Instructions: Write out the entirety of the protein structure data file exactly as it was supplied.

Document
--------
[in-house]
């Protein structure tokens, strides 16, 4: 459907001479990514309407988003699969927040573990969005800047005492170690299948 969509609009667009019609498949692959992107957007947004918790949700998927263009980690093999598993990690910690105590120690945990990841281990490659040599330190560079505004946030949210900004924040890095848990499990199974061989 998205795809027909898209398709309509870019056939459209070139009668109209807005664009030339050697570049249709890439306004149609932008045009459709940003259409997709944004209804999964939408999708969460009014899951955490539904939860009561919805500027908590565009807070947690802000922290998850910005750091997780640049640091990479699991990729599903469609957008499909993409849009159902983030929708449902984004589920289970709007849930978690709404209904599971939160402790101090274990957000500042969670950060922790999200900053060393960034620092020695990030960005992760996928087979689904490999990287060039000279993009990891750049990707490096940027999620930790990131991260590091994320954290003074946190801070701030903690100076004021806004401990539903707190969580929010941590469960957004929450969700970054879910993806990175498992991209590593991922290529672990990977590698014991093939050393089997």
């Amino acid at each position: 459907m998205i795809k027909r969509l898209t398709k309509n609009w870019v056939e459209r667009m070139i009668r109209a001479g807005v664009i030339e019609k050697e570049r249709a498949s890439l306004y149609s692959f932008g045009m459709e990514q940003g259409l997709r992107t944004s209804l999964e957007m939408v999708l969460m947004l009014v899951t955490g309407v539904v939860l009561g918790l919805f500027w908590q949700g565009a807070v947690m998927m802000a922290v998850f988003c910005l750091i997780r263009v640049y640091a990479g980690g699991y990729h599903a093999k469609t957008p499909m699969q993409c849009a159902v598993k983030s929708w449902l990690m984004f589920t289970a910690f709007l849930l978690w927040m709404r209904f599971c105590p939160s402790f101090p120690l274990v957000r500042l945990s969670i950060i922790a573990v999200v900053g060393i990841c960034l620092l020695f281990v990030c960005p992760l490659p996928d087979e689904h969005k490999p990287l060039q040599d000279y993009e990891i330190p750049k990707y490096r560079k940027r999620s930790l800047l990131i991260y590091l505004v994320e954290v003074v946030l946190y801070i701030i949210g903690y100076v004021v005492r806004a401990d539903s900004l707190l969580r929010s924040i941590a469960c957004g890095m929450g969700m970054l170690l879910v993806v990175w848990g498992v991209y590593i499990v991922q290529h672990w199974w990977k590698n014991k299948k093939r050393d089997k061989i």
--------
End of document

[in-house]
């Protein structure tokens, strides 16, 4: 459907001479990514309407988003699969927040573990969005800047005492170690299948 969509609009667009019609498949692959992107957007947004918790949700998927263009980690093999598993990690910690105590120690945990990841281990490659040599330190560079505004946030949210900004924040890095848990499990199974061989 998205795809027909898209398709309509870019056939459209070139009668109209807005664009030339050697570049249709890439306004149609932008045009459709940003259409997709944004209804999964939408999708969460009014899951955490539904939860009561919805500027908590565009807070947690802000922290998850910005750091997780640049640091990479699991990729599903469609957008499909993409849009159902983030929708449902984004589920289970709007849930978690709404209904599971939160402790101090274990957000500042969670950060922790999200900053060393960034620092020695990030960005992760996928087979689904490999990287060039000279993009990891750049990707490096940027999620930790990131991260590091994320954290003074946190801070701030903690100076004021806004401990539903707190969580929010941590469960957004929450969700970054879910993806990175498992991209590593991922290529672990990977590698014991093939050393089997």
């Amino acid at each position: 459907m998205i795809k027909r969509l898209t398709k309509n609009w870019v056939e459209r667009m070139i009668r109209a001479g807005v664009i030339e019609k050697e570049r249709a498949s890439l306004y149609s692959f932008g045009m459709e990514q940003g259409l997709r992107t944004s209804l999964e957007m939408v999708l969460m947004l009014v899951t955490g309407v539904v939860l009561g918790l919805f500027w908590q949700g565009a807070v947690m998927m802000a922290v998850f988003c910005l750091i997780r263009v640049y640091a990479g980690g699991y990729h599903a093999k469609t957008p499909m699969q993409c849009a159902v598993k983030s929708w449902l990690m984004f589920t289970a910690f709007l849930l978690w927040m709404r209904f599971c105590p939160s402790f101090p120690l274990v957000r500042l945990s969670i950060i922790a573990v999200v900053g060393i990841c960034l620092l020695f281990v990030c960005p992760l490659p996928d087979e689904h969005k490999p990287l060039q040599d000279y993009e990891i330190p750049k990707y490096r560079k940027r999620s930790l800047l990131i991260y590091l505004v994320e954290v003074v946030l946190y801070i701030i949210g903690y100076v004021v005492r806004a401990d539903s900004l707190l969580r929010s924040i941590a469960c957004g890095m929450g969700m970054l170690l879910v993806v990175w848990g498992v991209y590593i499990v991922q290529h672990w199974w990977k590698n014991k299948k093939r050393d089997k061989i």